Multicollinearity is a statistical phenomenon that occurs when two or more features in a regression model are highly correlated. This can lead to unreliable model coefficients, as the model may be unable to accurately distinguish the unique contributions of each feature to the target variable. In this post, we'll show 3 ways to test for multicollinearity, using functions from the `statsmodels`

, `seaborn`

, and `pandas`

packages.

See the below example and code snippets for a dataset on car lease transactions, stored in a `pandas`

DataFrame:

## Set up: install packages, and prep data

```
# Import packages
%pip install statsmodels
import pandas as pd
from statsmodels.stats.outliers_influence import variance_inflation_factor
from statsmodels.tools.tools import add_constant
# Subset potential independent variables
X = df[["LeasePrice", "PurchasePrice", "RemainingLength"]]
# Add column of constants for VIF function
X_const = add_constant(X)
```

## Option 1: calculate Variance Inflation Factors (VIF)

```
# Compute the variance inflation factor (VIF) for each feature
vif = pd.Series([variance_inflation_factor(X_const.values, i) for i in range(X.shape[1])],
index = X.columns)
print("Variance Inflation Factors:")
print(vif)
```

**Output:**

```
Variance Inflation Factors:
LeasePrice 36.920037
PurchasePrice 11.649848
RemainingLength 13.693264
dtype: float64
```

The VIF is calculated as the ratio of variance of the full model to the variance of the reduced model, where the reduced model is a model with one of the features removed. Generally a VIF greater than 10 is considered high. The higher the VIF, the more linearly related that variable is with the other variables.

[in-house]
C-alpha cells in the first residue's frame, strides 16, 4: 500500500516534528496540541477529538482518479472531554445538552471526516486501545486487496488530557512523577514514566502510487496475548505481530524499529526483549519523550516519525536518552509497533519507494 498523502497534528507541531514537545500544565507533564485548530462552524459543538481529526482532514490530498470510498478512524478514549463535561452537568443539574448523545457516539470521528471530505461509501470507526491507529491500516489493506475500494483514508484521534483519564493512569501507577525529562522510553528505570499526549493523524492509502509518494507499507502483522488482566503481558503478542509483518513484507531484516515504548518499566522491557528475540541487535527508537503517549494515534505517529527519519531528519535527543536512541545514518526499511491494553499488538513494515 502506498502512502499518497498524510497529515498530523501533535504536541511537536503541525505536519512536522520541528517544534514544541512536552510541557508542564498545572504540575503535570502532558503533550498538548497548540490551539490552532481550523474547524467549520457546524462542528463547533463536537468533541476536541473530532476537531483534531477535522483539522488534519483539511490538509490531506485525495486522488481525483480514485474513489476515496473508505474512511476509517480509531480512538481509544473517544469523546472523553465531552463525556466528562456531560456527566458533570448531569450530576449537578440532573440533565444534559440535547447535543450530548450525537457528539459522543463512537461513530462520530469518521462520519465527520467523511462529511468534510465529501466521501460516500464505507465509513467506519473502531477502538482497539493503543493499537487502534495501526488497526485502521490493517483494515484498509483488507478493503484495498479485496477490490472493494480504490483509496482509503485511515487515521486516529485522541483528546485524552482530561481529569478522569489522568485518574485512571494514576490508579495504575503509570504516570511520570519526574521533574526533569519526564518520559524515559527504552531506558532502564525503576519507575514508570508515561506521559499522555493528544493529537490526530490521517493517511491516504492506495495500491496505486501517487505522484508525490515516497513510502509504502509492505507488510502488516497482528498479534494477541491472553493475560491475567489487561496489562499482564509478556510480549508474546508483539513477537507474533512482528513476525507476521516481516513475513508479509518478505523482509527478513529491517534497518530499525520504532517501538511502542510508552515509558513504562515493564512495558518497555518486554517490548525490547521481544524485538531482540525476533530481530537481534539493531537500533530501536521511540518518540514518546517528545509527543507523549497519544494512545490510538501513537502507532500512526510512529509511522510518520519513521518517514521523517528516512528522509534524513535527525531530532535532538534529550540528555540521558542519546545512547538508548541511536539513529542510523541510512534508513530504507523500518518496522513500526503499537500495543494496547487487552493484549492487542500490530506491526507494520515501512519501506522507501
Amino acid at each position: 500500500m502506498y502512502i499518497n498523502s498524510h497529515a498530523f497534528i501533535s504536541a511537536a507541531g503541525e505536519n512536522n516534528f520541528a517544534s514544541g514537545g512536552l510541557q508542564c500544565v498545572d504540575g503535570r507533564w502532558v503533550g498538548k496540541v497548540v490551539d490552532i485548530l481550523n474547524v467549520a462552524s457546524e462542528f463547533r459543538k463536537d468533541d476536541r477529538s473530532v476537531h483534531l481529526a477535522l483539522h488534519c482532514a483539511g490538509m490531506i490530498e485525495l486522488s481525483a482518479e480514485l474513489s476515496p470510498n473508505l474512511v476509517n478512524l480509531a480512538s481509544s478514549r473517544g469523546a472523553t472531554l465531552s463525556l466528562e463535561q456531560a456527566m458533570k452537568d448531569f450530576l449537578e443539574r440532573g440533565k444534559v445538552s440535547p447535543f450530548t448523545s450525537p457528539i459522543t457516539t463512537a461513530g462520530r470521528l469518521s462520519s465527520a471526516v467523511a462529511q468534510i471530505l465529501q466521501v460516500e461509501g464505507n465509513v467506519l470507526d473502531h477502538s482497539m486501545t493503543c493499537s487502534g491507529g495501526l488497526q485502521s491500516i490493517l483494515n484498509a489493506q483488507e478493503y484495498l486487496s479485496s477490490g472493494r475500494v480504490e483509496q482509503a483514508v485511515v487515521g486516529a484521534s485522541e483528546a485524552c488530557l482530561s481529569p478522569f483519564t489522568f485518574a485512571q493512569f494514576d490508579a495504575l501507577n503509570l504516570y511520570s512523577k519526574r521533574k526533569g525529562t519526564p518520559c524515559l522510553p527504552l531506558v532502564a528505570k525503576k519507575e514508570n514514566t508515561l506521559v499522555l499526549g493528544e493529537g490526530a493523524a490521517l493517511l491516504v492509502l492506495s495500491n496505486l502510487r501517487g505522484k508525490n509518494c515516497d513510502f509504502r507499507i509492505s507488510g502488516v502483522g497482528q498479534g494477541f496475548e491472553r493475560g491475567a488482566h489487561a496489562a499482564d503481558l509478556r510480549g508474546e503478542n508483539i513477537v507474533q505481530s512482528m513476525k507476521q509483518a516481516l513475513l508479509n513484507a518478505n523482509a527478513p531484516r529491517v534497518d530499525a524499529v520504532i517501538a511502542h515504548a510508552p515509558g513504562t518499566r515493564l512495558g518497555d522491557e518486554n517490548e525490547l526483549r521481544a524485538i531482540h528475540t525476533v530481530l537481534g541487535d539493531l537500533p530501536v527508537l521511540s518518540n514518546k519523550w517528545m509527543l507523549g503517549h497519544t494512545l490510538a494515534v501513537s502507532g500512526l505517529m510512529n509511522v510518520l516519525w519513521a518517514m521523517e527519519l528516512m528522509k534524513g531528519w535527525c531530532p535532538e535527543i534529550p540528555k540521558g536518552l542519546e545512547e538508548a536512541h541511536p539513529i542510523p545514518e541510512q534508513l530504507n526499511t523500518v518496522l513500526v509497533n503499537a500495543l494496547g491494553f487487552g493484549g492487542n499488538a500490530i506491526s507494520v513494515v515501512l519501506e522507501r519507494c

From the output, we can see that there is multicollinearity present. We should consider removing one or more of the variables from the feature set.

## Option 2: calculate correlation coefficients

```
# Compute the pairwise correlations between features of a pandas DataFrame
corr = X.corr()
print("Correlation Coefficients")
print(corr)
```

**Output:**

```
Correlation Coefficients
LeasePrice PurchasePrice RemainingLength
LeasePrice 1.00000 0.875000 0.017140
PurchasePrice 0.87500 1.000000 -0.386624
RemainingLength 0.01714 -0.386624 1.000000
```

A correlation coefficient measures how linearly related two variables are. The range for a correlation coefficient is between -1 and 1. For example, someone's age, and their years of work experience is highly correlated. We would expect a correlation coefficient close to 1.

Typically, we say that two variables are correlated if their correlation coefficient is greater than 0.5, or less than -0.5.

From the results, we can see that `PurchasePrice`

and `LeasePrice`

are highly correlated, with a coefficient of 0.875. We should consider removing at least one of the variables from the resulting model.

## Option 3: create scatterplots

Since multicollinearity is about the presence of linear relationships between variables. You can just use your visualization package of choice, `matplotlib`

, `seaborn`

, `plotly`

, or something else, and look for pairwise linear relationships. A great function to use is seaborn’s `pairplot()`

function, which will create a scatterplot for each pair of continuous variables in your dataset. Here we've isolated just the X variables.

```
import seaborn as sns
sns.pairplot(X) # X is a dataframe with your independent variables
```

**Output:**

As you can see, there seem to be linear relationships between `PurchasePrice`

and `LeasePrice`

. This reflects our other tests of multicollinearity.

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